The US has shown alternate quarters of strong and sluggish growth, with the final quarter of 2002 ex...
The US has shown alternate quarters of strong and sluggish growth, with the final quarter of 2002 expected to show little growth.
However, forward-looking indicators began to point to improved conditions. Surveys on consumer and business confidence have recovered, helped by the recent market rally. In the event of a resolution to the situation in Iraq, the US consumer has the resources to resume spending.
In the UK, the prime drivers of growth remained consumers ' largely on the back of increased debt ' and government spending. It is a concern that the sharp increase in government spending is leading to higher costs of services.
In the eurozone, the European Central Bank responded to the sluggish economic background by cutting interest rates by 0.5% in early December, as both industrial and consumer confidence have been weakening in Europe. In Japan, although various measures were proposed to address the bad loans issue, no co-ordinated policy for stimulating growth was developed. However, the underlying health of the corporate sector improved.
In South East Asia, economies have continued to benefit from healthy export volumes. A strengthening of the US economy in 2003 should help but the possibility of a devaluation of the yen is a threat.
Central bankers are beginning to talk more about fighting deflationary pressures and further actions are to be expected if economies do not respond. This will provide a reasonable background for markets over the coming year but, in the near term, the threat of military action will limit progress. After struggling for most of 2002, equity markets now seem to be forming a base and the low point of early October is likely to be a support level in the face of adverse news. UK equities have more attractive long-term valuation measures.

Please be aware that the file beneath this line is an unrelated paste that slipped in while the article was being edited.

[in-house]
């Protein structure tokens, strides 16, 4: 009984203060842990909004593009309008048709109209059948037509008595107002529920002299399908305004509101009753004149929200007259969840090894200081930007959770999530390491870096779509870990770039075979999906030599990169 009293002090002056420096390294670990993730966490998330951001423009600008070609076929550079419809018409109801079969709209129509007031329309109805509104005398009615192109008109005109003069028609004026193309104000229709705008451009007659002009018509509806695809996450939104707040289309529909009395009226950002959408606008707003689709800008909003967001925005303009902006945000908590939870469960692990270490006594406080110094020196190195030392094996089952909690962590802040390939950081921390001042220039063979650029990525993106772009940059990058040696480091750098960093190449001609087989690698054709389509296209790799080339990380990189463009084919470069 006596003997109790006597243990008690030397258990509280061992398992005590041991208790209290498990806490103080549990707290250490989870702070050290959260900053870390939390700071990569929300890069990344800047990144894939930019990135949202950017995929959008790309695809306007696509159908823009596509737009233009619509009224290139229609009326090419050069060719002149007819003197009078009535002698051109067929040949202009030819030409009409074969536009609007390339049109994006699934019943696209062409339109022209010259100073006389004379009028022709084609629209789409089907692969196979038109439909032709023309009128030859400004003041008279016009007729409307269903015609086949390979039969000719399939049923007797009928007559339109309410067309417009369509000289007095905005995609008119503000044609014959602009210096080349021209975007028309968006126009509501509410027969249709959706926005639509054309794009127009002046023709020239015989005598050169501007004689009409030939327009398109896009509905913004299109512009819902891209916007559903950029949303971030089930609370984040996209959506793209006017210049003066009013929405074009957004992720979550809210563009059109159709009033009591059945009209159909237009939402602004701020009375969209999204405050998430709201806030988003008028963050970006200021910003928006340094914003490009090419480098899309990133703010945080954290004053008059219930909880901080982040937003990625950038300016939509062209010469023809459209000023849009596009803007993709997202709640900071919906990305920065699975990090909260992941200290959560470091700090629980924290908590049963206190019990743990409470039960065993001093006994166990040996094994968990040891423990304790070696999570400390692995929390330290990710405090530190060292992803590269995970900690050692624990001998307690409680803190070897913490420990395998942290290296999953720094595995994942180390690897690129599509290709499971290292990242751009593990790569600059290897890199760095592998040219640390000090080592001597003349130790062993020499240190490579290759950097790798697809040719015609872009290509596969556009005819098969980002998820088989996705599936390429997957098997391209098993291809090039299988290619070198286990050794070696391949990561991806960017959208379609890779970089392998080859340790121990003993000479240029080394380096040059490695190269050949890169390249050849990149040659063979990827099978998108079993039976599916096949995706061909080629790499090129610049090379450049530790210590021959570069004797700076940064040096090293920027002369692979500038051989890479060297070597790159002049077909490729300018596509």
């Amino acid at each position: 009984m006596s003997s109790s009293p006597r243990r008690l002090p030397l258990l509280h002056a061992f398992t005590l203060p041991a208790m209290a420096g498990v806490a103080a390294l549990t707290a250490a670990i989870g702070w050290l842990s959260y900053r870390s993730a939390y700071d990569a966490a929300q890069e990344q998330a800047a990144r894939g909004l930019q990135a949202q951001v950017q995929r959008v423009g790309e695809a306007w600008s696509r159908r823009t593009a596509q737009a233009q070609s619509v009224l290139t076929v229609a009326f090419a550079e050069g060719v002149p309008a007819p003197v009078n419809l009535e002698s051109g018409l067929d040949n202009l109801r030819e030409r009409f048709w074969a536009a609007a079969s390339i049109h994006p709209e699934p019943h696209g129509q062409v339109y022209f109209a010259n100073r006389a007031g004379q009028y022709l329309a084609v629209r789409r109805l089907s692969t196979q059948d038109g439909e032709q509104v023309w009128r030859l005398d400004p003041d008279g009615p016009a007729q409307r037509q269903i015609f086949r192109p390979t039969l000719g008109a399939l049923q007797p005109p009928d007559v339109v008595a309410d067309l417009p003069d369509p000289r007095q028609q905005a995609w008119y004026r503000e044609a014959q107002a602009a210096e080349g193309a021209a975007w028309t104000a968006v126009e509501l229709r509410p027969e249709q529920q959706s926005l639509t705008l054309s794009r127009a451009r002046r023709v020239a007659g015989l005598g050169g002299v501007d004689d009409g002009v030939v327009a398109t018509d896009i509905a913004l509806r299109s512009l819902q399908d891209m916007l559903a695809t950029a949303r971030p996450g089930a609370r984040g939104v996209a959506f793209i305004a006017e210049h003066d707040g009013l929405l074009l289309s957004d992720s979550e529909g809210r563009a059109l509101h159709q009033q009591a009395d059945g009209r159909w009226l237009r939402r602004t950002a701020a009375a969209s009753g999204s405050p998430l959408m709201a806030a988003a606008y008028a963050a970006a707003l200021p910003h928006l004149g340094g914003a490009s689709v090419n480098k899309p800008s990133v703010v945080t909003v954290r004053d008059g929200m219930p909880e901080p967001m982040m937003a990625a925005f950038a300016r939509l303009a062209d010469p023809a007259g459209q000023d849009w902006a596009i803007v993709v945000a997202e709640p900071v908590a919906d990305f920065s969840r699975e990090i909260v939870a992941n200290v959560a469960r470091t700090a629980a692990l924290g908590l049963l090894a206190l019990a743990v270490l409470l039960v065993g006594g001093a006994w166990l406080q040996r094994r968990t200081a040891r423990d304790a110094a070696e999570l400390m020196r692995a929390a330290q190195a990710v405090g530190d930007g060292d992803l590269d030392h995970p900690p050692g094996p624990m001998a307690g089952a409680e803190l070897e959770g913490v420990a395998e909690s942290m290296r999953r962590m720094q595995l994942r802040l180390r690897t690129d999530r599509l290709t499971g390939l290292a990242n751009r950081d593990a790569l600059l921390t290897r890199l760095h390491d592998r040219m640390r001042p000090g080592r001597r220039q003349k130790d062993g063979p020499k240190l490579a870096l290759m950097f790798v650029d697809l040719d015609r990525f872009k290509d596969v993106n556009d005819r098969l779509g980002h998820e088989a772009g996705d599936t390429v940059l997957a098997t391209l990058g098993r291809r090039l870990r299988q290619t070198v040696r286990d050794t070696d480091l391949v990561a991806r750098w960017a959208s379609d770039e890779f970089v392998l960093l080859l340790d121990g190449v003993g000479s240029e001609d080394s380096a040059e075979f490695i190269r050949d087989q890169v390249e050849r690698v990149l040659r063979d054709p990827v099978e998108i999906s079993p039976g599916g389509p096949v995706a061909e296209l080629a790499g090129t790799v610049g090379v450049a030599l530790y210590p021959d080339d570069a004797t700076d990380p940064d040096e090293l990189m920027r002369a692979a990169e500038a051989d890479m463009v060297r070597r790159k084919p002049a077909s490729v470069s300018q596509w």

The UK market underperformed in the late stages of 2002, in part due to pressures from domestic institutions seeking protection against further market falls. The first-quarter reporting season will be eagerly awaited as trading updates and results start to emerge.
During October, we trimmed our holdings in European equities and US equities but remain overweight equities as an asset class. Equity markets had risen strongly quite fast and we believed that markets might struggle to maintain these levels, so we took some profits.
Over the longer term, we prefer equities to bonds, where rising government debt and the longer-term outlook for interest rates is likely to subdue progress. Bond markets offer limited scope for gains although longer dated corporate issues should experience better conditions. Longer-dated UK yields remain unattractive compared to US and European bonds.
The commercial property market received an increasing amount of press comment following another year of strong returns relative to other asset classes.
The weakness in tenant demand in Central London and Western M25 office markets has continued but investor demand for properties with long leases to good quality tenants is still strong.
Equity markets seem to be forming a base.
Reasonable valuations in eurozone.
Greater upside potential of equities.
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